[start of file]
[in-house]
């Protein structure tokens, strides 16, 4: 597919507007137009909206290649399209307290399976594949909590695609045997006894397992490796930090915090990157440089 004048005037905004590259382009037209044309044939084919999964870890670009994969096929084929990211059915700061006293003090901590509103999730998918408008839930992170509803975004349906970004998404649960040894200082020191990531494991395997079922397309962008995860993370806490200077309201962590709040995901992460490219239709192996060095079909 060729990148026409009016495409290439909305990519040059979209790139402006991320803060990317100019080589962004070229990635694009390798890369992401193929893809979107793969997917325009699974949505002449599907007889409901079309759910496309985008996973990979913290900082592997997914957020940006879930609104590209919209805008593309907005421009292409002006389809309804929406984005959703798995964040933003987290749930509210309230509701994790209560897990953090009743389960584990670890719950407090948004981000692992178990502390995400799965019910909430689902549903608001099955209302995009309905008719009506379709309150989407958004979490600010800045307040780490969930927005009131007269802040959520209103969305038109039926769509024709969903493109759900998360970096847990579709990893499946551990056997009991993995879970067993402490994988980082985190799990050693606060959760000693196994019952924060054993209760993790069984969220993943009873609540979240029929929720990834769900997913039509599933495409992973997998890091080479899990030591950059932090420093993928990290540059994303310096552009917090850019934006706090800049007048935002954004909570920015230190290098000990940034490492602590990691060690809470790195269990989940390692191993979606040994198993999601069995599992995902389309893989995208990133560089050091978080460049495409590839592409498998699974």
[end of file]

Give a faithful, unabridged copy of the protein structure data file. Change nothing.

[in-house]
């Protein structure tokens, strides 16, 4: 597919507007137009909206290649399209307290399976594949909590695609045997006894397992490796930090915090990157440089 004048005037905004590259382009037209044309044939084919999964870890670009994969096929084929990211059915700061006293003090901590509103999730998918408008839930992170509803975004349906970004998404649960040894200082020191990531494991395997079922397309962008995860993370806490200077309201962590709040995901992460490219239709192996060095079909 060729990148026409009016495409290439909305990519040059979209790139402006991320803060990317100019080589962004070229990635694009390798890369992401193929893809979107793969997917325009699974949505002449599907007889409901079309759910496309985008996973990979913290900082592997997914957020940006879930609104590209919209805008593309907005421009292409002006389809309804929406984005959703798995964040933003987290749930509210309230509701994790209560897990953090009743389960584990670890719950407090948004981000692992178990502390995400799965019910909430689902549903608001099955209302995009309905008719009506379709309150989407958004979490600010800045307040780490969930927005009131007269802040959520209103969305038109039926769509024709969903493109759900998360970096847990579709990893499946551990056997009991993995879970067993402490994988980082985190799990050693606060959760000693196994019952924060054993209760993790069984969220993943009873609540979240029929929720990834769900997913039509599933495409992973997998890091080479899990030591950059932090420093993928990290540059994303310096552009917090850019934006706090800049007048935002954004909570920015230190290098000990940034490492602590990691060690809470790195269990989940390692191993979606040994198993999601069995599992995902389309893989995208990133560089050091978080460049495409590839592409498998699974």